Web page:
Will those who have read your first collection, Duck Weather, find that there’s a big difference between the two collections?
You’d probably guess from the title “Duck Weather” that it was a lot about the natural world and its inhabitants. I think this is my core subject matter. It was quirky and light hearted, though a darker element made an appearance as already there was a strain of depression and suicide in my family. This is another topic which interested me over a long period. I don’t think my style is much different in the two books.
And for those who don’t know your work, how would you describe your poetry – does it follow a particular style or poetic tradition?
Usually I don’t think much about this but I guess I would describe myself as a minimalist writer in the modernist tradition. As a girl I started off with an enthusiasm for Wordsworth and other Romantic poets. Later I discovered New Zealand poetry and was impressed by R A K Mason and Allen Curnow among others, in the green covered Penguin Book of New Zealand Verse. I was struck by the fact that they could use plain conversational language, and wrote about these islands I inhabit.
This seems a long time ago now. Later I was impressed by Yellow Pencils, an anthology of NZ women writers. I was struck by the freshness and honesty of Rachel MacAlpine’s work in that book, for instance. There are many other poets whom I admire, to mention a few, Vivienne Plumb, Janet Charman, and David Gregory. These poets may be rather bleak.
I have the mottos “less is more”, and “when in doubt cut out”. I pare my work down and get rid of frills; I want each little line to resonate. Form develops rather than being imposed. At the same time I am very conscious of the sounds of words, and like to use assonance and half rhymes. I have had little affairs with certain words such as “fall” “hide” and “down”, often quite simple ones, which have layers of meaning and a beautiful sound also. I work them hard. The haiku form also has the challenge of making a tiny whole suggest huge spaces, like a Japanese painting.
The poems in The Corrosion Zone work through a lot of grief. Were these especially hard poems to write, or is it all, in the end, just raw material for a poet?
Around the turn of the Millennium I experienced a series of losses. The worst maybe was that our youngest brother Andrew took his own life. He was an intense and artistic person, an inspiration to the rest of us who were artistically inclined. At the same time my husband of thirty years had a midlife crisis and left, and I had to shift from Sumner, the home for goodness knows how long. And a few other things. I found it impossible to write about anything else.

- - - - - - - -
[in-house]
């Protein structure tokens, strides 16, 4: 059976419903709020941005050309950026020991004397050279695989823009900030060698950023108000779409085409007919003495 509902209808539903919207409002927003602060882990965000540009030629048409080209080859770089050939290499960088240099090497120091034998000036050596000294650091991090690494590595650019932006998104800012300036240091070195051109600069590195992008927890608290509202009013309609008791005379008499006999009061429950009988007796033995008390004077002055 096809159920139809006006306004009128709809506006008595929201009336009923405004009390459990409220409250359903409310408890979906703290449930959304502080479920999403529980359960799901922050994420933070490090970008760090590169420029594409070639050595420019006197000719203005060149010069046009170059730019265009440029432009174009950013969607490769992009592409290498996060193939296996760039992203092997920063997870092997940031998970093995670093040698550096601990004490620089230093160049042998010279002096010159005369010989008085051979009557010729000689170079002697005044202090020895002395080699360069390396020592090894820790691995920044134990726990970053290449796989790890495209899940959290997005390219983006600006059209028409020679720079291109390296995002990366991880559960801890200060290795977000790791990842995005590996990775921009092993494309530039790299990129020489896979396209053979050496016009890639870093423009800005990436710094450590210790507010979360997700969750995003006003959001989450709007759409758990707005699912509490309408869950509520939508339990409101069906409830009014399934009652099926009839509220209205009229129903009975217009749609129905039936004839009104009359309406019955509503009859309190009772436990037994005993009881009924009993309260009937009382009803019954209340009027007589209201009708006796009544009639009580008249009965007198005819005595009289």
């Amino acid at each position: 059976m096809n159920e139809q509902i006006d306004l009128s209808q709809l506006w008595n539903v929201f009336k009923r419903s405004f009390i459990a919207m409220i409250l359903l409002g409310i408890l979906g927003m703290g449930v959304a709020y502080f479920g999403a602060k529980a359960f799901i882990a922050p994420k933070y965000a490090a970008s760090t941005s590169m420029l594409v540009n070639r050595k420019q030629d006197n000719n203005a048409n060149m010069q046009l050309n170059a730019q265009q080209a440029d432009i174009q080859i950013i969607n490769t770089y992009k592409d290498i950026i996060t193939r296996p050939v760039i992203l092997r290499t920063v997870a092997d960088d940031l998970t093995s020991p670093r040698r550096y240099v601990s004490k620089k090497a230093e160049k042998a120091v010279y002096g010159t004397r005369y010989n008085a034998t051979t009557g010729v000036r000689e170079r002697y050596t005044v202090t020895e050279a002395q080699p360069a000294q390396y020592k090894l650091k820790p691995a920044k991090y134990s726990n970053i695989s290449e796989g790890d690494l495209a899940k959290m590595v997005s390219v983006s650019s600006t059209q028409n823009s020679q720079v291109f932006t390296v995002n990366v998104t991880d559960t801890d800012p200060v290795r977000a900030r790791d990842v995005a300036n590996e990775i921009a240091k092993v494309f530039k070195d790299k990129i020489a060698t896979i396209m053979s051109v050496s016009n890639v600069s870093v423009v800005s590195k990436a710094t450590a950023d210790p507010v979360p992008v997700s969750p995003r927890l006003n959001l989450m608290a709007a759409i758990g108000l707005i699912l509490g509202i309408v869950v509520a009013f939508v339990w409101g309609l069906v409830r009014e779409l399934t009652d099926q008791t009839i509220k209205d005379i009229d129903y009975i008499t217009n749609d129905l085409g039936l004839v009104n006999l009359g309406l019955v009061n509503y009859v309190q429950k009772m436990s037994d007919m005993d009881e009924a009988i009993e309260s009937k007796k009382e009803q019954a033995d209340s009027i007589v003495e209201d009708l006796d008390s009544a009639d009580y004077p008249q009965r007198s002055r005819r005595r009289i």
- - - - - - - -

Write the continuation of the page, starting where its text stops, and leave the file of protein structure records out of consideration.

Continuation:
I do not think grief is necessarily negative. It is like winter. It can have its own beauty and even lightness. It may last for years, but hopefully is not the end, as it wasn’t for me. I hope that I have avoided the bog and taken the reader safely to solid ground.
I noticed that a lot of your poems use two- and three-line stanzas – forms that I also enjoy using. What draws you to writing in stanzas of this length, and indeed, how do you decide on the length of stanza to use in a poem?
I like them too. I do not usually set out to write these forms but it happens.
You edited the 2009 and 2010 New Zealand Poetry Society anthologies. I know for myself that while editing is very time-consuming, editing other people’s work can offer rewarding insights into one’s own work. Is this the case for you?
It is a great privilege to edit the work of other poets. I was amazed at the imagination and ability of both experienced and beginner poets, but actually I felt rather overwhelmed too. It made me realise that there are a lot of other ways of writing besides those which I have fallen into.
If it’s not a secret, what writing projects are you working on at the moment?
I have a collection of my brother Andrew’s poems almost ready for the press, called Things to Know. It is being published by Sudden Valley Press. Apart from that I have been writing some poems about the earthquakes, and living in the present moment. Someone suggested a “Corrosion Zone 2” – but I may have had enough of adverse events!
How to buy The Corrosion Zone
The Otago Daily Times review is online – it’s the second review on this page: http://www.odt.co.nz/entertainment/books/168183/poetry?page=0%2C1